12 Feb 2016

Beach owner in wrangle over BNZ debt

6:40 pm on 12 February 2016

The High Court has reserved its decision regarding a case about debts owed to the Bank of New Zealand by a man who owns a private Abel Tasman beach and his business partner.

The stretch of land that the group are trying to raise funds for.

The stretch of land at the centre of a crowd-funding campaign. Photo: Wilson's Abel Tasman.

The BNZ holds a mortgage over the beach.

The beach has been the subject of a crowd-funding campaign to buy it and make it a public area. The $2 million needed to buy the beach was reached in pledged donations early on Friday evening.

Its owner, Michael Spackman and his business partner and son-in-law, Mike Garnham, and some of their companies owe the Bank of New Zealand about $6 million.

The Bank's lawyer, Richard Gordon told the court today the case was a straightforward matter of debt recovery.

The bank wanted to force the sale of properties over which it held mortgages so the debt could be repaid, he said.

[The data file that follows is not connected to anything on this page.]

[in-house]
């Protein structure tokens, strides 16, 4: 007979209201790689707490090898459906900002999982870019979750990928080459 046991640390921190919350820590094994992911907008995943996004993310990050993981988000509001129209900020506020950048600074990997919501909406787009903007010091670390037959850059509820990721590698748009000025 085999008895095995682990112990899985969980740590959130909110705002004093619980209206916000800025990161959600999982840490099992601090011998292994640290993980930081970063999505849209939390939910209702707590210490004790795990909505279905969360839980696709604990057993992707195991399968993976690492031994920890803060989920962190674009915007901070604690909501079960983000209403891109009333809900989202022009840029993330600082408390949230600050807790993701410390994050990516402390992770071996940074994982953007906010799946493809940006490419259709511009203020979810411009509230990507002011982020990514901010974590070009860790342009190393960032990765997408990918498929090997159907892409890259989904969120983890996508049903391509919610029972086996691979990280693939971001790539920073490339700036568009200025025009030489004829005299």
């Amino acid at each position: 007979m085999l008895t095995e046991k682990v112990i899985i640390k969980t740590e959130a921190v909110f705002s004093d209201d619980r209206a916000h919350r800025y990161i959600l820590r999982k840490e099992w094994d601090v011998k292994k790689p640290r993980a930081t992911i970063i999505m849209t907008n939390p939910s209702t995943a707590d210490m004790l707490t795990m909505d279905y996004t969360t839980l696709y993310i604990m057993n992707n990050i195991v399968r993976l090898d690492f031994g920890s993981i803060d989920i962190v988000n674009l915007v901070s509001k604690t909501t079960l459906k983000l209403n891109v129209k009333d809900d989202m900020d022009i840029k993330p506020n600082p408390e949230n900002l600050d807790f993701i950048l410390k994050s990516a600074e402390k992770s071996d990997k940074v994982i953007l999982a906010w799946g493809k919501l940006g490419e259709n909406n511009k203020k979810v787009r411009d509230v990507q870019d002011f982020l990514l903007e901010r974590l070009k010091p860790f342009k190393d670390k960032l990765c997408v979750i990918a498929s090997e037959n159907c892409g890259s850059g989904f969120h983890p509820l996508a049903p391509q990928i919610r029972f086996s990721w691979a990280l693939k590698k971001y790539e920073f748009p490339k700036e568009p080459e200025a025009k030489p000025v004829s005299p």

That included seeking vacant possession of a property in Seatoun owned by Mr Spackman and occupied by Mr Garnham.

"If they won't turn it into cash to repay the loan, then the bank is entitled to do it and will."

When Mr Garnham fell behind in his repayments, BNZ increased his monthly repayments by $17,000 a month, Mr Gordon said.

However, between June and October 2013, before the loans rolled over, the defendants had not made any payments to the bank at all and Mr Garnham said he was "righting the ledger".

At the time the rollover occurred Mr Garnham had freely disclosed his financial difficulties, but now he appeared to blame everything on the bank's actions.

The bank's case was irresistible and summary judgment should be granted.

However, defence lawyer Jaesen Sumner said his clients' main concern was why they were paying an extra $17,000 a month and that was discussed at a meeting between Mr Garnham and a bank employee.

Mr Garnham acknowledged there was a heated discussion and it was agreed the loans would be rolled over as had happened previously, he said.

There were no written documents, but Mr Garnham's evidence was that he had had a 25-year relationship with the bank and there was an expectation that conditions around the loans would roll over as had happened with previous loans, Mr Sumner said.

Mr Garnham believed it was "unconscionable for the bank to use loan expiries as a blunt instrument to force default", he said.

His clients continue to maintain they were misled by the bank and the case was not suitable for summary judgment, but should go to a full trial, he said.